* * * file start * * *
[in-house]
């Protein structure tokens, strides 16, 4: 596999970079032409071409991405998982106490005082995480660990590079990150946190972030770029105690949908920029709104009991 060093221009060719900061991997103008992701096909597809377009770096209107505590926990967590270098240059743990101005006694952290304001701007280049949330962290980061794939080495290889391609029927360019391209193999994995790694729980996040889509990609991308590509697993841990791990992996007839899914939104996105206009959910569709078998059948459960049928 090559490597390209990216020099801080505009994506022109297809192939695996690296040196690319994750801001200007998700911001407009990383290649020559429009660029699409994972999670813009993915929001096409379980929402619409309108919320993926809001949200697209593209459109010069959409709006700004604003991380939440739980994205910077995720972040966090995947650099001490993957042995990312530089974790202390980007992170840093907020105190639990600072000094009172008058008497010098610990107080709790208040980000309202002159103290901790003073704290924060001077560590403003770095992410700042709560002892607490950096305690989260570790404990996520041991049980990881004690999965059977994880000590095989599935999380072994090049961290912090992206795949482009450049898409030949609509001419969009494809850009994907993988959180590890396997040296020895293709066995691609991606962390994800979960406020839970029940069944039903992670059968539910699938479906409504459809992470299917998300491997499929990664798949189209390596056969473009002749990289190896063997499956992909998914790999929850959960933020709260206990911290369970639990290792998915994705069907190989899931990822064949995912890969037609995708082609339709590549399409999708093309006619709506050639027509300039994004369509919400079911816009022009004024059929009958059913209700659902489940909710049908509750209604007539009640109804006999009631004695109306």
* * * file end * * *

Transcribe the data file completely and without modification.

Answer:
[in-house]
């Protein structure tokens, strides 16, 4: 596999970079032409071409991405998982106490005082995480660990590079990150946190972030770029105690949908920029709104009991 060093221009060719900061991997103008992701096909597809377009770096209107505590926990967590270098240059743990101005006694952290304001701007280049949330962290980061794939080495290889391609029927360019391209193999994995790694729980996040889509990609991308590509697993841990791990992996007839899914939104996105206009959910569709078998059948459960049928 090559490597390209990216020099801080505009994506022109297809192939695996690296040196690319994750801001200007998700911001407009990383290649020559429009660029699409994972999670813009993915929001096409379980929402619409309108919320993926809001949200697209593209459109010069959409709006700004604003991380939440739980994205910077995720972040966090995947650099001490993957042995990312530089974790202390980007992170840093907020105190639990600072000094009172008058008497010098610990107080709790208040980000309202002159103290901790003073704290924060001077560590403003770095992410700042709560002892607490950096305690989260570790404990996520041991049980990881004690999965059977994880000590095989599935999380072994090049961290912090992206795949482009450049898409030949609509001419969009494809850009994907993988959180590890396997040296020895293709066995691609991606962390994800979960406020839970029940069944039903992670059968539910699938479906409504459809992470299917998300491997499929990664798949189209390596056969473009002749990289190896063997499956992909998914790999929850959960933020709260206990911290369970639990290792998915994705069907190989899931990822064949995912890969037609995708082609339709590549399409999708093309006619709506050639027509300039994004369509919400079911816009022009004024059929009958059913209700659902489940909710049908509750209604007539009640109804006999009631004695109306």